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Ted Lasso’s Evolution From NBC Sports Ad Buffoon to Lovable Sitcom Hero

Created by Sudeikis with fellow Saturday Night Live writer Joe Kelly and actor Brendan Hunt, this version of Ted Lasso was a dolt with zero self-awareness. In the 2014 follow-up ad, he’s a buffoon whose naive idiocy and childlike excitement wrecks live TV broadcasts. The comedy comes from the combination of unshakeable self-belief, ineptitude, and certain failure. 

Not that Ted let failure get him down. Despite having lasted only six hours at “The Spurs”, he cherished his time in England and decorated his US apartment with an English theme (including an Easter Egg appearance of an LP by renowned English punk band Ian Rubbish and the Bizzaros, whose lead singer bears a striking resemblance to SNL’s Fred Armisen.)

While the NBC Sports ads laid out the basic premise of what would become Apple TV+ series Ted Lasso, major changes were made. The series dropped its Christopher Guest/The Office mockumentary format, and Ted’s character was remoulded from sure-to-fail cretin to might-just-work optimist. In the ads, Ted’s ignorance and Homer Simpson-ish larking about irritated the people around him. In the show, his ray-of-sunshine kindness lifts them up. The ads asked viewers to laugh at a yokel getting it wrong without knowing how hopeless he is. The show asks viewers to root for a kinder way of doing things.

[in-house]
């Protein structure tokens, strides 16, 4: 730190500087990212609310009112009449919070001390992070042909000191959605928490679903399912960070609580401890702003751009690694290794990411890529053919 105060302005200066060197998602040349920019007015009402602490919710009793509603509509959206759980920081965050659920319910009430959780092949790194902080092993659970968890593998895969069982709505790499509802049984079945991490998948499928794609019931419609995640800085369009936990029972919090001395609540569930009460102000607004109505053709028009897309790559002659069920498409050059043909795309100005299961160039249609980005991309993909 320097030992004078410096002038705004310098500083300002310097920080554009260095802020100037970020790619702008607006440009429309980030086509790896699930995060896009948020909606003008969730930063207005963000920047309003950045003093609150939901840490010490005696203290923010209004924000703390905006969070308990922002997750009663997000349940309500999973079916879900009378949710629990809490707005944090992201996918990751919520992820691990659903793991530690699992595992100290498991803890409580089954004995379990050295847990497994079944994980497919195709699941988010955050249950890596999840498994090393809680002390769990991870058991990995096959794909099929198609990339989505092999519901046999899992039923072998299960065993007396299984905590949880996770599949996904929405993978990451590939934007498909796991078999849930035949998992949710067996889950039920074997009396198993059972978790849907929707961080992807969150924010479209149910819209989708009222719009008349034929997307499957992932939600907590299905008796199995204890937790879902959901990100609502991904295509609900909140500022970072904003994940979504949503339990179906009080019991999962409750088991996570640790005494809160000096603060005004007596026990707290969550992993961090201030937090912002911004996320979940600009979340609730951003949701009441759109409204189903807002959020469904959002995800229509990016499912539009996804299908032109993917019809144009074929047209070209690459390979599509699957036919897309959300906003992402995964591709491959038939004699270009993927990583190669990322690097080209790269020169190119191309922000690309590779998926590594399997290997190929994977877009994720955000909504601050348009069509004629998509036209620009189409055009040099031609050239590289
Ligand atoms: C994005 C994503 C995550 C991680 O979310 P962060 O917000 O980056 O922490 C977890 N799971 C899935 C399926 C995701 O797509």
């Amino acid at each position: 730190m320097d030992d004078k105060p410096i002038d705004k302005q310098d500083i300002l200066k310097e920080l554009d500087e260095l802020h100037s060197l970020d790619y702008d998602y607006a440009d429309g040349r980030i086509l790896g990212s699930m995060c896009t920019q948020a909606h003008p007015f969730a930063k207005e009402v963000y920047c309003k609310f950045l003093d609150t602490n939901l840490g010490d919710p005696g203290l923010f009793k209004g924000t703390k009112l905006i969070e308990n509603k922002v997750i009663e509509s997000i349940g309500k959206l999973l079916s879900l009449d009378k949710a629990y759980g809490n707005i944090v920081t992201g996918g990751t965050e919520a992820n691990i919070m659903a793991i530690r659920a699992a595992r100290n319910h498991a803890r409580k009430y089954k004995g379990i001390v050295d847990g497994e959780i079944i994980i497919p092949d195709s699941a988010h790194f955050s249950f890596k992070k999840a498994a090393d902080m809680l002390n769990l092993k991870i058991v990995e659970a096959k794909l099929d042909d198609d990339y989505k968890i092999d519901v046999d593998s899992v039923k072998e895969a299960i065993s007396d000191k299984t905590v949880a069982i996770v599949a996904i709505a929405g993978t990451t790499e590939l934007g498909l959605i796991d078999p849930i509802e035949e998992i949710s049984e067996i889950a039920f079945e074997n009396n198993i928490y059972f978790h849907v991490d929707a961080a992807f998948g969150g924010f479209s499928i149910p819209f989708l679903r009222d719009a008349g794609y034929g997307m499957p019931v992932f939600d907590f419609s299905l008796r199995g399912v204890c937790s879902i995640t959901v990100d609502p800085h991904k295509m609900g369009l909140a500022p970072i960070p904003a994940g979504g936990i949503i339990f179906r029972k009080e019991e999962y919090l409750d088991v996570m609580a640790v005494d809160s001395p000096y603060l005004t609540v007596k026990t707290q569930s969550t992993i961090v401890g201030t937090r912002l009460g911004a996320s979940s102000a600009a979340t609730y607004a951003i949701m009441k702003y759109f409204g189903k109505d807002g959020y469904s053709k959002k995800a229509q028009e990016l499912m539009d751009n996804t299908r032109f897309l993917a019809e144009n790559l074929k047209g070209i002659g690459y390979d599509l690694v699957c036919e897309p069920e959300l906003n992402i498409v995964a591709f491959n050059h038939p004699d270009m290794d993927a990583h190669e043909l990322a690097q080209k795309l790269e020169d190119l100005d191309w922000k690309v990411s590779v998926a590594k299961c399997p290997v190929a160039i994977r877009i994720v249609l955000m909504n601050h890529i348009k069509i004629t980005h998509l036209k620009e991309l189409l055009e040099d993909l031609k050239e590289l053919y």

The idea to work Ted Lasso up from skit character to sitcom lead was suggested in 2015 by Jason Sudeikis’ then-partner, actor-director Olivia Wilde. Sudeikis, Kelly, and Hunt wrote a pilot and series outline, before bringing on producer Bill Lawrence (ScrubsCougar Town), who emphasised the need to give the character vulnerability.

Though played for laughs, there was a glimpse of vulnerability in the 2013 NBC Sports ad. Lasso’s upbeat definition of his new club nickname – ‘wanker’ – plays over a montage of him training with the team. “I think it just means ‘great’ like, nice guy, kind heart, someone that listens, someone that’ll push ya!” he says. A clip of him standing solo on the pitch, clearly not popular, plays as he continues. “A wanker is someone that doesn’t mind being alone, likes to sit with his thoughts.” It’s a briefly poignant hint of things to come.

In the TV series, Ted’s vulnerability comes from the breakdown of his marriage. At the start of the show, it’s revealed that he took the job thousands of miles from home to give his wife the space she asked for. Watching him cope with his pain while devoting every effort to supporting the players of fictional team AFC Richmond and their various woes, makes Ted a sympathetic, inspirational lead. It’s not only the players Ted nurtures, but also team owner Rebecca (Hannah Waddingham), who’s recently out of a controlling marriage to a man who takes pleasure in undermining and humiliating her. 

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